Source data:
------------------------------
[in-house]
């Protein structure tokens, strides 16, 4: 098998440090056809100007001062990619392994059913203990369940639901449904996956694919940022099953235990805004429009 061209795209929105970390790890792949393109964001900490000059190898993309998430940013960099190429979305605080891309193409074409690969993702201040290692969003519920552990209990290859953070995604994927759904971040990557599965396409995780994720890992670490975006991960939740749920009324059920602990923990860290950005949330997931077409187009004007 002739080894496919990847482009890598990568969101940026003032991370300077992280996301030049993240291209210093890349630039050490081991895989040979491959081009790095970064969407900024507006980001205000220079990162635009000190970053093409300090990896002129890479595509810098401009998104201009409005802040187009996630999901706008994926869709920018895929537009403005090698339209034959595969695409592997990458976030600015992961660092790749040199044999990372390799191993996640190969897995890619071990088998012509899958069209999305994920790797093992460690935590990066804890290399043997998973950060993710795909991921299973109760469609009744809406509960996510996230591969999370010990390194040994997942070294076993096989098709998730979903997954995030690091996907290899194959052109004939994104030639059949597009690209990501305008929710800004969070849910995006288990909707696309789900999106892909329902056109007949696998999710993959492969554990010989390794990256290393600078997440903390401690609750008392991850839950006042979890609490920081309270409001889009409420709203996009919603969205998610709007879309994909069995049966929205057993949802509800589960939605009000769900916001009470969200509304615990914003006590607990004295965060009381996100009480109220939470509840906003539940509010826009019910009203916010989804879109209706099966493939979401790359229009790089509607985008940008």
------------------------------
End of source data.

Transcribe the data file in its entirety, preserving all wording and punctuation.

[in-house]
């Protein structure tokens, strides 16, 4: 098998440090056809100007001062990619392994059913203990369940639901449904996956694919940022099953235990805004429009 061209795209929105970390790890792949393109964001900490000059190898993309998430940013960099190429979305605080891309193409074409690969993702201040290692969003519920552990209990290859953070995604994927759904971040990557599965396409995780994720890992670490975006991960939740749920009324059920602990923990860290950005949330997931077409187009004007 002739080894496919990847482009890598990568969101940026003032991370300077992280996301030049993240291209210093890349630039050490081991895989040979491959081009790095970064969407900024507006980001205000220079990162635009000190970053093409300090990896002129890479595509810098401009998104201009409005802040187009996630999901706008994926869709920018895929537009403005090698339209034959595969695409592997990458976030600015992961660092790749040199044999990372390799191993996640190969897995890619071990088998012509899958069209999305994920790797093992460690935590990066804890290399043997998973950060993710795909991921299973109760469609009744809406509960996510996230591969999370010990390194040994997942070294076993096989098709998730979903997954995030690091996907290899194959052109004939994104030639059949597009690209990501305008929710800004969070849910995006288990909707696309789900999106892909329902056109007949696998999710993959492969554990010989390794990256290393600078997440903390401690609750008392991850839950006042979890609490920081309270409001889009409420709203996009919603969205998610709007879309994909069995049966929205057993949802509800589960939605009000769900916001009470969200509304615990914003006590607990004295965060009381996100009480109220939470509840906003539940509010826009019910009203916010989804879109209706099966493939979401790359229009790089509607985008940008």